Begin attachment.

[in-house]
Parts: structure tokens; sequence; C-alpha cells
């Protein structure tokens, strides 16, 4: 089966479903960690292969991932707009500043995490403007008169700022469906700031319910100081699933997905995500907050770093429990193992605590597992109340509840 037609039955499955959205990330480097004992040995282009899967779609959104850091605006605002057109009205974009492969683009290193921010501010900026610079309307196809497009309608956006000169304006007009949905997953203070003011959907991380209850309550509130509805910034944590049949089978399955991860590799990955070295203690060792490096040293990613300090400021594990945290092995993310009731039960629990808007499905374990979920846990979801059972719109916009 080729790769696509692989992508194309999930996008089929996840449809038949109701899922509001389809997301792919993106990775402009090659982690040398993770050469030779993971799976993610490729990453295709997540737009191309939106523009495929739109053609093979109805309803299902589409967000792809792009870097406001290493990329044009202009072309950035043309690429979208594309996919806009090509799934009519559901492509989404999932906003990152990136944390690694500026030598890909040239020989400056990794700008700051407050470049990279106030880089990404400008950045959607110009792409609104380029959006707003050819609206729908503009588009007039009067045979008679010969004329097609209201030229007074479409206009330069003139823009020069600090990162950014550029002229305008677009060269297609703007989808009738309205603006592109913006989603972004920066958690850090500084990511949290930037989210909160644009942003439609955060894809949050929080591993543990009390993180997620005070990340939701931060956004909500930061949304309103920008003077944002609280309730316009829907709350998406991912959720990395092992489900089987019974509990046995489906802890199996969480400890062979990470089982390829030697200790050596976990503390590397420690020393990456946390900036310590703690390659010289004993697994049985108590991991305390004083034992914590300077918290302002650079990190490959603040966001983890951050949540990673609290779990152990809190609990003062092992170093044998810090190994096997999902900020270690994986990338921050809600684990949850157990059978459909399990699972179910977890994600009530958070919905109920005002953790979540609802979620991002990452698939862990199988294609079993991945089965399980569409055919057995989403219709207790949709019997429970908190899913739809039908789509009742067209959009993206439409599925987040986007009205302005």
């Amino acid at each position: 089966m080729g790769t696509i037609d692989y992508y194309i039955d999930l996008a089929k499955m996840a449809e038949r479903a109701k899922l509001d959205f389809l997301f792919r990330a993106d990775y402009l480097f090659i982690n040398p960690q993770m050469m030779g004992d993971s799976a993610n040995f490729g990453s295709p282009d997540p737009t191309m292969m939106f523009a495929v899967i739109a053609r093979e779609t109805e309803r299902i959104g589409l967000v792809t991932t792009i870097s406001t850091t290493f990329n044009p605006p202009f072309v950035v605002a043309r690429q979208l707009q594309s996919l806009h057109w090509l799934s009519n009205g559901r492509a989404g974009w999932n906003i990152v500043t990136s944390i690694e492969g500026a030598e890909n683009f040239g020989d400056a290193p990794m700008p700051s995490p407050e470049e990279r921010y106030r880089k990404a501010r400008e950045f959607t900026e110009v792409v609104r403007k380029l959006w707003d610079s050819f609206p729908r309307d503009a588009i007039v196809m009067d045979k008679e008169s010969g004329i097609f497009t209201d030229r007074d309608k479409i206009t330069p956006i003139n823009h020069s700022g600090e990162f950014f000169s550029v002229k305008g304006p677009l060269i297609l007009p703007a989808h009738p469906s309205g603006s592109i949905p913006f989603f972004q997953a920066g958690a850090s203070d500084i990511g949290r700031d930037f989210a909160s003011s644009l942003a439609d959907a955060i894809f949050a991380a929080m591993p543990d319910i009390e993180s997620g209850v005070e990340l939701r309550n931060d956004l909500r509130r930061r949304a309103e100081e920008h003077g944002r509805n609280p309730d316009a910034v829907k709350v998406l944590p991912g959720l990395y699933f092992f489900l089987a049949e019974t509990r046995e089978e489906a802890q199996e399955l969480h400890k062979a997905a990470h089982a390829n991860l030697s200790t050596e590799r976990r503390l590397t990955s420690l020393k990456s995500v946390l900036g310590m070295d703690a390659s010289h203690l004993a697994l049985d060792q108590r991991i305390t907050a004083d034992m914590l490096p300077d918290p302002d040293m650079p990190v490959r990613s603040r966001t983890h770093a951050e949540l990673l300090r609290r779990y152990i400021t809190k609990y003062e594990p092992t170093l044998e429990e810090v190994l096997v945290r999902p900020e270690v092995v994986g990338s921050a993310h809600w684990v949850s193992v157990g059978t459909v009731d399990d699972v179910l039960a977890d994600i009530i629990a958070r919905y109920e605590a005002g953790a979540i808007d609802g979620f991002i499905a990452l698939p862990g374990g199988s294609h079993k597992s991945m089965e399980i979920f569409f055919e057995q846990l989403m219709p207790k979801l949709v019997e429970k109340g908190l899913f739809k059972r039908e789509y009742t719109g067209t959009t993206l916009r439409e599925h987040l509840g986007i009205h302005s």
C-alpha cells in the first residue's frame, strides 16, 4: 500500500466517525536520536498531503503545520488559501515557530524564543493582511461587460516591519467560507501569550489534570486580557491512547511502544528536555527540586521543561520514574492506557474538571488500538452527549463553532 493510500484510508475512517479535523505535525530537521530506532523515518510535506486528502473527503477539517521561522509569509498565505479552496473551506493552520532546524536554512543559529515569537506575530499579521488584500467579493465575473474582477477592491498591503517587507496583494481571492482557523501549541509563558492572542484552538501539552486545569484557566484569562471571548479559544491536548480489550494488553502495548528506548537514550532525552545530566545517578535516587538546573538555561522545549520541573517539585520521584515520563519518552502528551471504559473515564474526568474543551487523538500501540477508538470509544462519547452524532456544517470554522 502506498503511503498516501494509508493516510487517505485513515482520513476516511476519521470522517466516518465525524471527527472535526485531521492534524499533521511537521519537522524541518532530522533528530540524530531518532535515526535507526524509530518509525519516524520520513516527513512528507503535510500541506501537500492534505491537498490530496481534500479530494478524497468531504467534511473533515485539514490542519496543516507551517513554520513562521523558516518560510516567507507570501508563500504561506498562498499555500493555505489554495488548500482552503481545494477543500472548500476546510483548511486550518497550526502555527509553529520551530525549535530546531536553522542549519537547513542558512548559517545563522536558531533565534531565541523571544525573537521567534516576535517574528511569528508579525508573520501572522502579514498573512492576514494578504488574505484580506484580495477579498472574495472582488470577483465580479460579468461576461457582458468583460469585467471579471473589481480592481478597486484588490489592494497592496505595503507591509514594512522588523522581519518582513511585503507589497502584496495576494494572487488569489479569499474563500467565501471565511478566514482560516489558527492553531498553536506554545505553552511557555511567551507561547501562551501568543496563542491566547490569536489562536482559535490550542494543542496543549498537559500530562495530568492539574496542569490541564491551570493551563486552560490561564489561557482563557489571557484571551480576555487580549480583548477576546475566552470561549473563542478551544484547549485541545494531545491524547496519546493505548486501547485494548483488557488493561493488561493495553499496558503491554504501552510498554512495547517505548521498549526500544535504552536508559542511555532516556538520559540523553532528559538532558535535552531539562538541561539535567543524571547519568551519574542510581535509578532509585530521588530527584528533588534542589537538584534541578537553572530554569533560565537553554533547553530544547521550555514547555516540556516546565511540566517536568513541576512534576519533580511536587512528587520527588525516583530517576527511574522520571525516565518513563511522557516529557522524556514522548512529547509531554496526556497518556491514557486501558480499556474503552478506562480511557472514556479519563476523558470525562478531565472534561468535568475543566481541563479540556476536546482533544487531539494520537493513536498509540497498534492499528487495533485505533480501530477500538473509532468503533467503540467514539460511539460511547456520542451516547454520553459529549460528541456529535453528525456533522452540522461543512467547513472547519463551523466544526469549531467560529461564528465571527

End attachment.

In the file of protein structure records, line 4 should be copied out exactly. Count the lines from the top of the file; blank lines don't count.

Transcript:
């Amino acid at each position: 089966m080729g790769t696509i037609d692989y992508y194309i039955d999930l996008a089929k499955m996840a449809e038949r479903a109701k899922l509001d959205f389809l997301f792919r990330a993106d990775y402009l480097f090659i982690n040398p960690q993770m050469m030779g004992d993971s799976a993610n040995f490729g990453s295709p282009d997540p737009t191309m292969m939106f523009a495929v899967i739109a053609r093979e779609t109805e309803r299902i959104g589409l967000v792809t991932t792009i870097s406001t850091t290493f990329n044009p605006p202009f072309v950035v605002a043309r690429q979208l707009q594309s996919l806009h057109w090509l799934s009519n009205g559901r492509a989404g974009w999932n906003i990152v500043t990136s944390i690694e492969g500026a030598e890909n683009f040239g020989d400056a290193p990794m700008p700051s995490p407050e470049e990279r921010y106030r880089k990404a501010r400008e950045f959607t900026e110009v792409v609104r403007k380029l959006w707003d610079s050819f609206p729908r309307d503009a588009i007039v196809m009067d045979k008679e008169s010969g004329i097609f497009t209201d030229r007074d309608k479409i206009t330069p956006i003139n823009h020069s700022g600090e990162f950014f000169s550029v002229k305008g304006p677009l060269i297609l007009p703007a989808h009738p469906s309205g603006s592109i949905p913006f989603f972004q997953a920066g958690a850090s203070d500084i990511g949290r700031d930037f989210a909160s003011s644009l942003a439609d959907a955060i894809f949050a991380a929080m591993p543990d319910i009390e993180s997620g209850v005070e990340l939701r309550n931060d956004l909500r509130r930061r949304a309103e100081e920008h003077g944002r509805n609280p309730d316009a910034v829907k709350v998406l944590p991912g959720l990395y699933f092992f489900l089987a049949e019974t509990r046995e089978e489906a802890q199996e399955l969480h400890k062979a997905a990470h089982a390829n991860l030697s200790t050596e590799r976990r503390l590397t990955s420690l020393k990456s995500v946390l900036g310590m070295d703690a390659s010289h203690l004993a697994l049985d060792q108590r991991i305390t907050a004083d034992m914590l490096p300077d918290p302002d040293m650079p990190v490959r990613s603040r966001t983890h770093a951050e949540l990673l300090r609290r779990y152990i400021t809190k609990y003062e594990p092992t170093l044998e429990e810090v190994l096997v945290r999902p900020e270690v092995v994986g990338s921050a993310h809600w684990v949850s193992v157990g059978t459909v009731d399990d699972v179910l039960a977890d994600i009530i629990a958070r919905y109920e605590a005002g953790a979540i808007d609802g979620f991002i499905a990452l698939p862990g374990g199988s294609h079993k597992s991945m089965e399980i979920f569409f055919e057995q846990l989403m219709p207790k979801l949709v019997e429970k109340g908190l899913f739809k059972r039908e789509y009742t719109g067209t959009t993206l916009r439409e599925h987040l509840g986007i009205h302005s």